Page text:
ARTS

  /  

October 29, 2013

New assistant organist to perform at weekly show

Courtesy of Cheryl Mann

Think of the pipe organ as one huge wind instrument. Air flows through a pipe, producing sound, and notes are sustained by continuous breath. Think of thousands on thousands of pipes, ordered by pitch and separated by tone colors, never out of breath—this is the pipe organ.

The modern pipe organ, with its motorized air compressors, is a recent innovation. Early instruments were a bit more tedious to sound: Bellows workers in the back pumped air to keep hymns playing in the front. As one story goes, Notre Dame (the cathedral) hired drunks to pump the grand organ on Sundays, and paid them in wine.

When the drinking age was raised to 21 in 1980, the University of Chicago adopted mechanical pumps to avoid the labor crunch. It currently hosts two weekly mini-recital series to showcase the two organs on campus. The first is Tea and Pipes every Tuesday at Bond Chapel, with the intimate, Baroque-style Reneker organ. Rockefeller hosts Lunch with Mr. Skinner every Wednesday at 12:30—it’s a chance to hear the tremendous Romantic Skinner organ in concert. University Organist Tom Weisflog begins each 30-minute recital by introducing the program, helpfully pointing out what to listen for in the music and explaining the pipes used in performance. By doing so, he gives us a chance to explore the music and the instrument with our own ears. “8565 pipes and a little ecstasy,” reads the tagline, and it means every word.

This Wednesday’s Lunch with Mr. Skinner is a celebration. It honors Elizabeth Davenport’s (A.M. '78) birthday and fifth year as dean of Rockefeller Chapel, and debuts Phillip Kloeckner, the University’s new assistant organist. Alexandre Guilmant’s Grand Chœur in D (in the style of Handel) will open the concert, a rousing, brilliant, joyful fanfare for the organ. Expect to hear some of the Skinner’s biggest pipes, its thundering basses and glowing clarion calls. The sound is so powerful it seems to shake the building—a blissful and visceral experience.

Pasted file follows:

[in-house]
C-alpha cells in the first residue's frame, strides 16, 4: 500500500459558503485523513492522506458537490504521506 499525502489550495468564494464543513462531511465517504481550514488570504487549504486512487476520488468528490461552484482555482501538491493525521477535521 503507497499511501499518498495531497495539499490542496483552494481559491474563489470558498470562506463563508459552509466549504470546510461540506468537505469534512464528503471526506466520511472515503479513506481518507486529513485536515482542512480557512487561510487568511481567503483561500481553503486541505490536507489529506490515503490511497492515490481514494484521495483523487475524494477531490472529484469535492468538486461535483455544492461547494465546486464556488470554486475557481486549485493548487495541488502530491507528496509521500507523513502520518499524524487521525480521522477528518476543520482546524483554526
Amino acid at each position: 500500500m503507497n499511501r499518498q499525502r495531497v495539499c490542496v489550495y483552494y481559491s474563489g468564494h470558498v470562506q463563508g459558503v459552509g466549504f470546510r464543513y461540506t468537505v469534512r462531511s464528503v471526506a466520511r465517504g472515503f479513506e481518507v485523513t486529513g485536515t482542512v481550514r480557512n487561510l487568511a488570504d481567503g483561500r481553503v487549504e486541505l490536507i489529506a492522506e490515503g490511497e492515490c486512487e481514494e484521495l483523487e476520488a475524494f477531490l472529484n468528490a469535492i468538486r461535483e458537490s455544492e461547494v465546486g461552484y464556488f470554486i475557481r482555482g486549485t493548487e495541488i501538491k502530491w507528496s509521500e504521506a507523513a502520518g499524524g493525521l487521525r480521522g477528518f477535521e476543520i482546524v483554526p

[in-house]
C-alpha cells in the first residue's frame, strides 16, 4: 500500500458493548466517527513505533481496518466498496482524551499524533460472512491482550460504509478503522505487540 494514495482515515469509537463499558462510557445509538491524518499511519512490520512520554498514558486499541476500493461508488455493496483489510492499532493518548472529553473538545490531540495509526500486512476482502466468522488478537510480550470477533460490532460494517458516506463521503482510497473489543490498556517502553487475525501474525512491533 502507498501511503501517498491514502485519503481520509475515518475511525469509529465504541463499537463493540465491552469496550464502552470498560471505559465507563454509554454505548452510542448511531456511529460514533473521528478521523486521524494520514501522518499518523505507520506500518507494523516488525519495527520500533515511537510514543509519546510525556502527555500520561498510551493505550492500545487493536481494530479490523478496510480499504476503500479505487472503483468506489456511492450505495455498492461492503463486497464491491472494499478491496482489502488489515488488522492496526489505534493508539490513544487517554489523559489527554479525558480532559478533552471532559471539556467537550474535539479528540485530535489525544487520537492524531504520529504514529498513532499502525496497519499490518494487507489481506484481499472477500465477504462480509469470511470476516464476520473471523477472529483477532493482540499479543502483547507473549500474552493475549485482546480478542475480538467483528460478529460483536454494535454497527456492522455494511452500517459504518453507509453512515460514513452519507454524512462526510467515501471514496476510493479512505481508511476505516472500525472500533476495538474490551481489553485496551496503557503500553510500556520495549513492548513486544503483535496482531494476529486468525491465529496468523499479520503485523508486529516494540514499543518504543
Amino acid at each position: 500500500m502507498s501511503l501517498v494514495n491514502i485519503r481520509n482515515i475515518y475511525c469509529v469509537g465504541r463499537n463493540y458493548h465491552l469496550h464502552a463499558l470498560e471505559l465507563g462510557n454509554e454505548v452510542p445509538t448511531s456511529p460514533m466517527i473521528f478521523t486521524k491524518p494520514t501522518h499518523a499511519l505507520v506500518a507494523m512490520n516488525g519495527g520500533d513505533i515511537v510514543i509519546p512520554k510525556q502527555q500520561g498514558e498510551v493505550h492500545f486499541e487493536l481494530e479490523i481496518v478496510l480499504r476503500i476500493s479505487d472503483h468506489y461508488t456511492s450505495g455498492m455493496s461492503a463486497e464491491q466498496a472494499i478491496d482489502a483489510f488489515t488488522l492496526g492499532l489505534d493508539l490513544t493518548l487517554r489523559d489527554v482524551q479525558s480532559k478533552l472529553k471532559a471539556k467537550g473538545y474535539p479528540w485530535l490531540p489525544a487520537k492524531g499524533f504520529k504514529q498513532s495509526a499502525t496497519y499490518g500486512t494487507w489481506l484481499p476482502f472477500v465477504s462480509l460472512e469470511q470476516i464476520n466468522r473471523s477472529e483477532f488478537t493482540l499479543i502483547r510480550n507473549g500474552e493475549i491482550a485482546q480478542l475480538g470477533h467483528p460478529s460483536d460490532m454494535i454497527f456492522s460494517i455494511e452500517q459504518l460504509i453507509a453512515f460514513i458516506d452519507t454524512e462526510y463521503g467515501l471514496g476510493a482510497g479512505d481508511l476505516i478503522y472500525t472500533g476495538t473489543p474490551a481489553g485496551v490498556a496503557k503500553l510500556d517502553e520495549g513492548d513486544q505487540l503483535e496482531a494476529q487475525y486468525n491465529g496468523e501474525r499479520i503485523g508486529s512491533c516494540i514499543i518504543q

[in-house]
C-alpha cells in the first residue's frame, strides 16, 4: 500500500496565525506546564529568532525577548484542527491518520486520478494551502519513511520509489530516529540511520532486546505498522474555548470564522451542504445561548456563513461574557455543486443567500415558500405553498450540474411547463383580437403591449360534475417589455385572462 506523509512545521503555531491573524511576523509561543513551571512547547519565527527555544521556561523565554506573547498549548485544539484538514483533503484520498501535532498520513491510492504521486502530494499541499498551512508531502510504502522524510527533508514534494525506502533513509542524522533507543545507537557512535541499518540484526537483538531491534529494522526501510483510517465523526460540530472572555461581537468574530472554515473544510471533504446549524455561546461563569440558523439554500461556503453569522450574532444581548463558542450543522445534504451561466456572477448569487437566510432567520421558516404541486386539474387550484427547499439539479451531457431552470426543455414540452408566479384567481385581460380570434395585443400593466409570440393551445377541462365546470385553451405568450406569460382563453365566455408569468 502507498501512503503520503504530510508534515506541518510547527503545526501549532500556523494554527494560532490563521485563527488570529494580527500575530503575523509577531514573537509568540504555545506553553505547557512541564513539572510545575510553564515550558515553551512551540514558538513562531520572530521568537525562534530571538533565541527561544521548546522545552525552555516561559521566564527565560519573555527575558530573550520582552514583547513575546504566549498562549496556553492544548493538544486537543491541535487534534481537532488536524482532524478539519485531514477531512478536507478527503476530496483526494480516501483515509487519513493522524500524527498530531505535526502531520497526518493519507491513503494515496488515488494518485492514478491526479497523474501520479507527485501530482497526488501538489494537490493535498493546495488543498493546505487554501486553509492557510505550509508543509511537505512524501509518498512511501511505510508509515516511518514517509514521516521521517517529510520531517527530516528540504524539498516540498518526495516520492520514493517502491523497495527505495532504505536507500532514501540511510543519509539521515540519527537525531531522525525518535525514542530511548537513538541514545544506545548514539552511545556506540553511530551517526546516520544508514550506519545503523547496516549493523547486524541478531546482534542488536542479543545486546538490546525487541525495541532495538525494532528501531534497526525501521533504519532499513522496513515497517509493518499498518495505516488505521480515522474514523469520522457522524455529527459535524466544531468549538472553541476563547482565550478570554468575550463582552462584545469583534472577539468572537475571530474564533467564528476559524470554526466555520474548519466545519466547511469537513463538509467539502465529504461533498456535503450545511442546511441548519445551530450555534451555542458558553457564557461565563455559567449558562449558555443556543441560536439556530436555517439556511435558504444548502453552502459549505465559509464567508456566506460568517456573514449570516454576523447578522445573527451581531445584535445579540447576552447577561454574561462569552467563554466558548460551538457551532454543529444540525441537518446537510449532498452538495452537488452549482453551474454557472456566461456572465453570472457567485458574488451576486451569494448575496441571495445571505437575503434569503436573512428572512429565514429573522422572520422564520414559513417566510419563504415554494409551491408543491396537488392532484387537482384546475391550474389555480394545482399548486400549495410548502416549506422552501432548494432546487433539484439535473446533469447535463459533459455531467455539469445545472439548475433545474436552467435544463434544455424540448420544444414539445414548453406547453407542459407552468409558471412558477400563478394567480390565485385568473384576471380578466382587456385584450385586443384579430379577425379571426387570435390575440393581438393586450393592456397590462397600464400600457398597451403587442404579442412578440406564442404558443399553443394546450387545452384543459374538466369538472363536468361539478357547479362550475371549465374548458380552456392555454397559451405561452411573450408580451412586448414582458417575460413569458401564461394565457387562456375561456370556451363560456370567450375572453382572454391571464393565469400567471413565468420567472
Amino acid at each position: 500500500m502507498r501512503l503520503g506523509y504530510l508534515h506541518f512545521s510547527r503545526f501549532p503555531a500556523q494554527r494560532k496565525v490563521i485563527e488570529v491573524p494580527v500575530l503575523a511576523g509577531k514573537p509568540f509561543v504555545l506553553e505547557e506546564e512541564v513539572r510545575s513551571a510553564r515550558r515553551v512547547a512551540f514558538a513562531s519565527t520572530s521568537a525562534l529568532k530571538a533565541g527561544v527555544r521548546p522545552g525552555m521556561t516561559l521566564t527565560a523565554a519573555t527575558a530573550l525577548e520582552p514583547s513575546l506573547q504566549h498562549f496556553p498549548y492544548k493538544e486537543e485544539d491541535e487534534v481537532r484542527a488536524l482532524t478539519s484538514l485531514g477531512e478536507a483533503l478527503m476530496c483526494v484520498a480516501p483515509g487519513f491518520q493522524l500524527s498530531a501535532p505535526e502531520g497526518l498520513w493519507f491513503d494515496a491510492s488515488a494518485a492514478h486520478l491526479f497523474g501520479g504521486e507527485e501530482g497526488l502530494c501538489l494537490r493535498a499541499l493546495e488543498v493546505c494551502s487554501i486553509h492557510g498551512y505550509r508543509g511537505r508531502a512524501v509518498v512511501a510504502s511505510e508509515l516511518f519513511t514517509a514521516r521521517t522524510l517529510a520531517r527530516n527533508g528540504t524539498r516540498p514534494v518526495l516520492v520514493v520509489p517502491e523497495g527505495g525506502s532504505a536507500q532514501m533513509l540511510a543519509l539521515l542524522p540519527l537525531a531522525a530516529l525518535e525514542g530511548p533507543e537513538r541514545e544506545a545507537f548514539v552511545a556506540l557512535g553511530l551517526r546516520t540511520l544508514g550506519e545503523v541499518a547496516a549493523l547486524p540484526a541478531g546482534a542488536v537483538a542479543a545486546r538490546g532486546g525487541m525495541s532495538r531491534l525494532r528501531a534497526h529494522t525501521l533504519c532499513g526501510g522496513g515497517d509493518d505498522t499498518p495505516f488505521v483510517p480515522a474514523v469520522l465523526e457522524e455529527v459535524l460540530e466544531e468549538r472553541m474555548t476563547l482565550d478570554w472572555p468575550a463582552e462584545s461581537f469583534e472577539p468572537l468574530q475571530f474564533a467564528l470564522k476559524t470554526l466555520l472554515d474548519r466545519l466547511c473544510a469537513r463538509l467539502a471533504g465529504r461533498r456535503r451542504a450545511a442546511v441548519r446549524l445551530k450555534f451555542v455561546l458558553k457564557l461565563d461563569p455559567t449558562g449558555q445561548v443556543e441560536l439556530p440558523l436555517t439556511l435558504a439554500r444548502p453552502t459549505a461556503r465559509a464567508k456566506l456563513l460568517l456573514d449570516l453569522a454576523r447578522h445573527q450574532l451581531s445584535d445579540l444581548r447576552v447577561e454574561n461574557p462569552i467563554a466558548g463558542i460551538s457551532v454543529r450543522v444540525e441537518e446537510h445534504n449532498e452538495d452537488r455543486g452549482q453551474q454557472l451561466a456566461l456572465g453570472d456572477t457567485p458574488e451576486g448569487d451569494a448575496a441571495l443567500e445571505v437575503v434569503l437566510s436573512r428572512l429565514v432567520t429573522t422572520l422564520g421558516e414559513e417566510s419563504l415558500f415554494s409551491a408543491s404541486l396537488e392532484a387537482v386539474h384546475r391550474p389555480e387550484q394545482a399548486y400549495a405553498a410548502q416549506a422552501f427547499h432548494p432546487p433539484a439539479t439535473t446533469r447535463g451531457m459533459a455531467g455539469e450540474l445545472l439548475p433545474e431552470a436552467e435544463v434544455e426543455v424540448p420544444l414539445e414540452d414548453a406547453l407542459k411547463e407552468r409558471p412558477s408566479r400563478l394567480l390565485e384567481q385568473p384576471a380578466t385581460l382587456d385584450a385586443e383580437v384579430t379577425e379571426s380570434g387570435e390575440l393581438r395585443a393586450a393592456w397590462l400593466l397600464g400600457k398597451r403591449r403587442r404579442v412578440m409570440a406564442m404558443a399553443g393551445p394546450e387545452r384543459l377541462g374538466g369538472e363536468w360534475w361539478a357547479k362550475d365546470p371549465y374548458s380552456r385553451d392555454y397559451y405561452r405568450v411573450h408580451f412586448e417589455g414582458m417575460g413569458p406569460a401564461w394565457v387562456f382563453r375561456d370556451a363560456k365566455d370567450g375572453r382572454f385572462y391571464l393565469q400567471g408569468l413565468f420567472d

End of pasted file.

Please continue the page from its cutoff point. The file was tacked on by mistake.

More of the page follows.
In contrast, César Franck’s Cantabile is warmer and more lyrical. Cantabile means song-like in Italian, and this one sings a wonderfully dreamy melody. Listen for the nasal, oboe-like sound of the organ’s reed pipes and the low-strings quality of its bass part. It’s a rich, secure sound.

As in jazz, the organ tradition calls for the artist to improvise, be it a phrase or two introducing a hymn or a merciless Fuga ad lib in Handel’s concertos. Kloeckner will finish the concert with an improvisation on “Happy Birthday” and a theme of his own creation: The audience is invited to choose between two melodies transcribed from Davenport’s first name, Elizabeth. Expect brilliance.

 Lunch with Mr. Skinner occurs in Rockefeller Chapel, Wednesdays at noon.

MOST READ